Posted by Jennifer Wright on November 16, 2009 06:22 PM
American Apparel appears resolutely determined to remain top banana in the shock department. Their latest ad – which promotes layering clothing in an image with a model’s nipples exposed – has raised a few eyebrows.
It is shocking that people continue to be surprised by these lapses. American Apparel has made its embrace of the decadent lifestyle central to their brand image, with provocative billboards depicting ambiguous -- but clearly sexual -- scenes in visible locations in New York and Los Angeles.
The company's founder, Dov Charney -- even as he promotes his product's quality and non-sweatshop provenance -- makes a point of walking the (debauched) walk behind his brand's "edgy" image. Trend forecasting company Youth Intelligence's Catherine Stellin told a 2005 teen marketing conference that in the eyes of target consumers, sexual harrassment suits alleging obscene workplace behavior by Charney actually bolster his brand:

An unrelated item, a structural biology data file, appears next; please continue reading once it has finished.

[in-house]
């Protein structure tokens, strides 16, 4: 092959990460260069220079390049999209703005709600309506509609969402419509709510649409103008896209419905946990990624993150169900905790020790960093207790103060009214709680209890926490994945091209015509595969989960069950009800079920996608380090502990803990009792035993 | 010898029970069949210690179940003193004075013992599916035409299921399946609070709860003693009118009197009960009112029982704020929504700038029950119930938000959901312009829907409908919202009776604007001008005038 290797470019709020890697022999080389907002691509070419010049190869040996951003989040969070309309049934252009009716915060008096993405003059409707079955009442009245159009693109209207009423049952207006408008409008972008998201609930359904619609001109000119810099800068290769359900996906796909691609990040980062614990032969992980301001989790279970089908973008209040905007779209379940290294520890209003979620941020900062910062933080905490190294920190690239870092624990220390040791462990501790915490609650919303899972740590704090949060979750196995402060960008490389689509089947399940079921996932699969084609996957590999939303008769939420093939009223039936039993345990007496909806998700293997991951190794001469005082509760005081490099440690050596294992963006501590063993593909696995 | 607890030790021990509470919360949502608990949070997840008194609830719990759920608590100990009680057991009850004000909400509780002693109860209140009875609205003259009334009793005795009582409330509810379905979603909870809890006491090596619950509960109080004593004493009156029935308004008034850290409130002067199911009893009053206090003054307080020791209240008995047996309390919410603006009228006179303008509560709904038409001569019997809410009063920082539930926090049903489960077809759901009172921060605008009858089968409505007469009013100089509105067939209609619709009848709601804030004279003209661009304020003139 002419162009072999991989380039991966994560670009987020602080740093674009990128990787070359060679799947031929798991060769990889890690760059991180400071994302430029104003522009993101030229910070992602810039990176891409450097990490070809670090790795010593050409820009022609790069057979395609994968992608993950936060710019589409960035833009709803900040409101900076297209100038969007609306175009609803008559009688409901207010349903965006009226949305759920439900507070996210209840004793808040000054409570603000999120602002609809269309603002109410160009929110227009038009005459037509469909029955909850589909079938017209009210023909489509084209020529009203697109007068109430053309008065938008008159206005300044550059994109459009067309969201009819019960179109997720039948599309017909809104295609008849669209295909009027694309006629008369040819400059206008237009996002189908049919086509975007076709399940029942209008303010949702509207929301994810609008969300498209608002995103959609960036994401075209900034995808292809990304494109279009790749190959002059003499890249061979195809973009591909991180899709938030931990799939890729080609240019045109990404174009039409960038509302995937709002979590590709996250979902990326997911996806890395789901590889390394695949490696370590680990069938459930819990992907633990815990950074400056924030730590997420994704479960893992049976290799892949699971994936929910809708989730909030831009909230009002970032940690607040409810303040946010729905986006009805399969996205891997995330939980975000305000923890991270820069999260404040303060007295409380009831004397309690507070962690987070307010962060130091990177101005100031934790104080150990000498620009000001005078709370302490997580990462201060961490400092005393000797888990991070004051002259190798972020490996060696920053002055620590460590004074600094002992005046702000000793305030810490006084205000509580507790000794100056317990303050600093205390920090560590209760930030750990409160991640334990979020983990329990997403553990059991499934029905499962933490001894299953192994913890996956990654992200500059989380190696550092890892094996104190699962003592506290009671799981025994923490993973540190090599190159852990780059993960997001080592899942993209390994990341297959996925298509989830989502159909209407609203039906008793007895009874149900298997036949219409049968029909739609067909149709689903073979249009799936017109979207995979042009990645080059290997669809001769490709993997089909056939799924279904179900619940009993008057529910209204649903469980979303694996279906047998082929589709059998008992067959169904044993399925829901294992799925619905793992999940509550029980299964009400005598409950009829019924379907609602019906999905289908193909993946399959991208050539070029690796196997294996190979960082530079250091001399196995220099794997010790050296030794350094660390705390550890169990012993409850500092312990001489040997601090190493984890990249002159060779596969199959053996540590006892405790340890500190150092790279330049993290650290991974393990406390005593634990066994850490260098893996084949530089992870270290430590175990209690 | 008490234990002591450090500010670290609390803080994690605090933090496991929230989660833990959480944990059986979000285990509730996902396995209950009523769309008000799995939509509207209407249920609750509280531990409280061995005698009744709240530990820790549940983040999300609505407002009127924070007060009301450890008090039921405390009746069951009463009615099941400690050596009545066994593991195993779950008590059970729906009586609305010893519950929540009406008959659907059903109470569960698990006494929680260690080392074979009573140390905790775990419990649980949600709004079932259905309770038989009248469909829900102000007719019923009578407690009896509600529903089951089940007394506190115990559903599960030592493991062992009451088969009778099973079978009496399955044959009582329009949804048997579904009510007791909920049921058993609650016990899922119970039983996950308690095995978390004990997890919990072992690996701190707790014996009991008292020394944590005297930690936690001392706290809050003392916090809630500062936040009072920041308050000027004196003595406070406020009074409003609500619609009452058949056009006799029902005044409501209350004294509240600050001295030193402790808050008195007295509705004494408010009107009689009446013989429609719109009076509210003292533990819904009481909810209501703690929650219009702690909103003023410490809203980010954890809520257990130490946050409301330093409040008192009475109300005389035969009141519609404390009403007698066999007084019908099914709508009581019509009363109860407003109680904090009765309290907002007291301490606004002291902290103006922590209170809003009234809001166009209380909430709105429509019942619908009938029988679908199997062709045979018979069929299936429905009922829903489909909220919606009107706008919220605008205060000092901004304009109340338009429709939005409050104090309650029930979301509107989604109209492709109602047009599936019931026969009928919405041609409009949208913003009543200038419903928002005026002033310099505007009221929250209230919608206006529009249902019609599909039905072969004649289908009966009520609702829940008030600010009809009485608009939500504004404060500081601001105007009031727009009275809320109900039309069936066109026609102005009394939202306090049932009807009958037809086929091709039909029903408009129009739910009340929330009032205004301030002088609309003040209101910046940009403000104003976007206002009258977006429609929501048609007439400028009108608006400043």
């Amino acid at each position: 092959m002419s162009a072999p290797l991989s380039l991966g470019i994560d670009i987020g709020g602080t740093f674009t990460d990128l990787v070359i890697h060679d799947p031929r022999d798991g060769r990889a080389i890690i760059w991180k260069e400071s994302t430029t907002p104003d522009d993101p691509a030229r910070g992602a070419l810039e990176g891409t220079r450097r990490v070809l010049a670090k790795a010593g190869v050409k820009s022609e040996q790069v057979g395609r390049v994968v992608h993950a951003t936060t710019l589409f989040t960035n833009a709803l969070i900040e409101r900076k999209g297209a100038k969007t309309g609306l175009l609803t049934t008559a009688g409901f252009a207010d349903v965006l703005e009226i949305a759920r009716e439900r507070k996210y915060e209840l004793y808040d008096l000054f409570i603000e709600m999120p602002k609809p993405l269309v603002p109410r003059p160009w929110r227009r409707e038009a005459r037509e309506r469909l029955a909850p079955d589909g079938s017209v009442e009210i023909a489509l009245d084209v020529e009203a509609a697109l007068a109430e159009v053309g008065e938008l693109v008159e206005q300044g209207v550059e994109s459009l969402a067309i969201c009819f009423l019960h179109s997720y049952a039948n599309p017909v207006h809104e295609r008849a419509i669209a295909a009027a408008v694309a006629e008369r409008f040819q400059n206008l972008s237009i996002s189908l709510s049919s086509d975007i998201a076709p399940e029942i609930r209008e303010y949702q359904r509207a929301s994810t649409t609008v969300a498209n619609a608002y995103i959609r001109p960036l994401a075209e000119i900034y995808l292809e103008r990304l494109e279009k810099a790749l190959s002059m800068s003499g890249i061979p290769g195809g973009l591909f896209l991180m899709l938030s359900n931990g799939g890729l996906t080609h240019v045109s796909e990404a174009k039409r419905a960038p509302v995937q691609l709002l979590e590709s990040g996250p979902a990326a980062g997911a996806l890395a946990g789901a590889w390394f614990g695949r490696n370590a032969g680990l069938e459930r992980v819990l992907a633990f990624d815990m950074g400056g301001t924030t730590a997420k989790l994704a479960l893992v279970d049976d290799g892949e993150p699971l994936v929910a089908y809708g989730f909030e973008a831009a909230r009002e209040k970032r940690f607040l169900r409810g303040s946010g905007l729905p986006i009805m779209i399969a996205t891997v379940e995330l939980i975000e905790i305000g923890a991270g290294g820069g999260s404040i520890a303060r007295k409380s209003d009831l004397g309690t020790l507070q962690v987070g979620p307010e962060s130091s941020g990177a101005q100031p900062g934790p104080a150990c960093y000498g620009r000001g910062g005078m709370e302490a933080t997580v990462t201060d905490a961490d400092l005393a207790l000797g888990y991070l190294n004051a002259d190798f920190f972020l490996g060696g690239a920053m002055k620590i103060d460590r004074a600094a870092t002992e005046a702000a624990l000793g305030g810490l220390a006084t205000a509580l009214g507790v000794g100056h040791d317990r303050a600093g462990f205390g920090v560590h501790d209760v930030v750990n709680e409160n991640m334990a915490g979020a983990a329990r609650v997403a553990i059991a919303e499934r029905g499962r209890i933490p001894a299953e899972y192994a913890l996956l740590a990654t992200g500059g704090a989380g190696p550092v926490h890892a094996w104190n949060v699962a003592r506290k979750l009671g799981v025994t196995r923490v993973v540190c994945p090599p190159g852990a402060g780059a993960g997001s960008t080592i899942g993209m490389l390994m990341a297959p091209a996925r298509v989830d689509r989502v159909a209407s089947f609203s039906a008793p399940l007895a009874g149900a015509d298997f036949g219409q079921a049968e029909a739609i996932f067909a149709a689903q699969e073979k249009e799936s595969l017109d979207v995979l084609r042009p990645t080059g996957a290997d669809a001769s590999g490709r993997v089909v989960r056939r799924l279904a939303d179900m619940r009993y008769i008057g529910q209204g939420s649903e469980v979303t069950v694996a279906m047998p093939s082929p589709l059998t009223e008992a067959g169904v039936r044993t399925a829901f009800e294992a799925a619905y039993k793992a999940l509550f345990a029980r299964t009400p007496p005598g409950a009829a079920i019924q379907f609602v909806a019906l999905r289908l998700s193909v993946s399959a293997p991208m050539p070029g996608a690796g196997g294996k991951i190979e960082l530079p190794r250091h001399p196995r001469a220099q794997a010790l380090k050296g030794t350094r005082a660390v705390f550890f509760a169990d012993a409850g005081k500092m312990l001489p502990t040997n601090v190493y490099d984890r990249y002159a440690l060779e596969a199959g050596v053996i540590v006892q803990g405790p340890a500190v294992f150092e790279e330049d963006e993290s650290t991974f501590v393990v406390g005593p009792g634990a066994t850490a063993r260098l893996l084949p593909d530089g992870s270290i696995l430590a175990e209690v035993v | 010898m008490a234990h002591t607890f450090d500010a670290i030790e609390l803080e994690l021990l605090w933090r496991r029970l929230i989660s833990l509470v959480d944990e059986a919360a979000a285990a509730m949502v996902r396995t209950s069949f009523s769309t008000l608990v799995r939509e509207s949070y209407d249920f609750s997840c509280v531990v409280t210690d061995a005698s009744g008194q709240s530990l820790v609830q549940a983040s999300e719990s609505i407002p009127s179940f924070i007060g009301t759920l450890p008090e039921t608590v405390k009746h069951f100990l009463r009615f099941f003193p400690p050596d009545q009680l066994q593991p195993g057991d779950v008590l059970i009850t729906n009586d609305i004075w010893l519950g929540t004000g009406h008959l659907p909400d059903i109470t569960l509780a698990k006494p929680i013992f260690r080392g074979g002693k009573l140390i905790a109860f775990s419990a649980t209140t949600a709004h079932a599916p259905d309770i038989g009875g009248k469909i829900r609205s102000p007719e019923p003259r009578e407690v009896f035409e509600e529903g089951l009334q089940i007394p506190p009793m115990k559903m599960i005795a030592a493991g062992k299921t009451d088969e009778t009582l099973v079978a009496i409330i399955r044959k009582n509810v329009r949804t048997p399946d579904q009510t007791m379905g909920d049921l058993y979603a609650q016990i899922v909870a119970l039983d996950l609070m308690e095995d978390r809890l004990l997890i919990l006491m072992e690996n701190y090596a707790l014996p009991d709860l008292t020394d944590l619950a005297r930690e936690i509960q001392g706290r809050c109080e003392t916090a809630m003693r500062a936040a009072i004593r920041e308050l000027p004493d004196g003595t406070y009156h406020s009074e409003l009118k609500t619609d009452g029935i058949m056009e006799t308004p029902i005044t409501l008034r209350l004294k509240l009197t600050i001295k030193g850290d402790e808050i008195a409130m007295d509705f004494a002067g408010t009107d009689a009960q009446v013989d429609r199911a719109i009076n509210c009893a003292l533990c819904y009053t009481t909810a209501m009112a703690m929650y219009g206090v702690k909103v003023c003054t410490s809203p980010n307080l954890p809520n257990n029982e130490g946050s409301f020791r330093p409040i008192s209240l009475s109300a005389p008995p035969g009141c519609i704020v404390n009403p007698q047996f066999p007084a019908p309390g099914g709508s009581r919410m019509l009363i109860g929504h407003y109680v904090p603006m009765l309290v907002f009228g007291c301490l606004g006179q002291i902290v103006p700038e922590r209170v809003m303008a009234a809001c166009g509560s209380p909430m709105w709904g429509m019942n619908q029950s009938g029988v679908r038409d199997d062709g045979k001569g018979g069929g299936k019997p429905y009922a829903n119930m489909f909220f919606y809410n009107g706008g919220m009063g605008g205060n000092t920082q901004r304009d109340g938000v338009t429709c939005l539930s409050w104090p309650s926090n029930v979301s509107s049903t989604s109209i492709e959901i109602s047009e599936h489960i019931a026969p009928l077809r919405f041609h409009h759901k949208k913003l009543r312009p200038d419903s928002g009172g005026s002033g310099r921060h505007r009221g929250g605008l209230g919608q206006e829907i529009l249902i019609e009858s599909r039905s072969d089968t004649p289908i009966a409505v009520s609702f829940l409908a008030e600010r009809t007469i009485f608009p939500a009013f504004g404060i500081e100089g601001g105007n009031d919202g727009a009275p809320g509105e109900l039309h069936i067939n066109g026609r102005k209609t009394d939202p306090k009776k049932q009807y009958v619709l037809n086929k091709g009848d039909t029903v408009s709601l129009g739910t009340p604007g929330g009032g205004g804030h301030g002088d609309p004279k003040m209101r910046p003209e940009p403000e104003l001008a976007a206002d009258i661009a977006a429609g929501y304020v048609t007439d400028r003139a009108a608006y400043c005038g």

We’ve talked to kids about that, actually, and what they’re telling us is that it fits their brand. In some ways it lends more authenticity to the brand. They’re not just saying they’re sexually deviant, they really are!
In the past, American Apparel has revealed, well, just about every other part of the human anatomy. To that end, the UK advertising standard authority banned one of American Apparel’s ads for appearing “too much like child porn.” But AA takes the criticism in stride, cheerfully reporting on its website the reaction to one of its New York billboards, while dismissing the outrage as predictable.
They’re not the only one that have gone the sexy-naked-brand route – Abercrombie & Fitch tried it a few years ago (and their ads showed people engaging in group sex) until marketers decided that the ads were too sexy for teens.
But is this really an effective branding strategy for American Apparel? Sure, the ads are eye-catching (nudity on billboards always is) but I can’t help but wonder if they actually make people want to wear the clothing. Don’t they instead, make people want to remove the clothing? And, at this point, don’t we all really expect the models to be half naked? The ads might actually prove more shocking if the model was fully dressed, ready for a night on the town.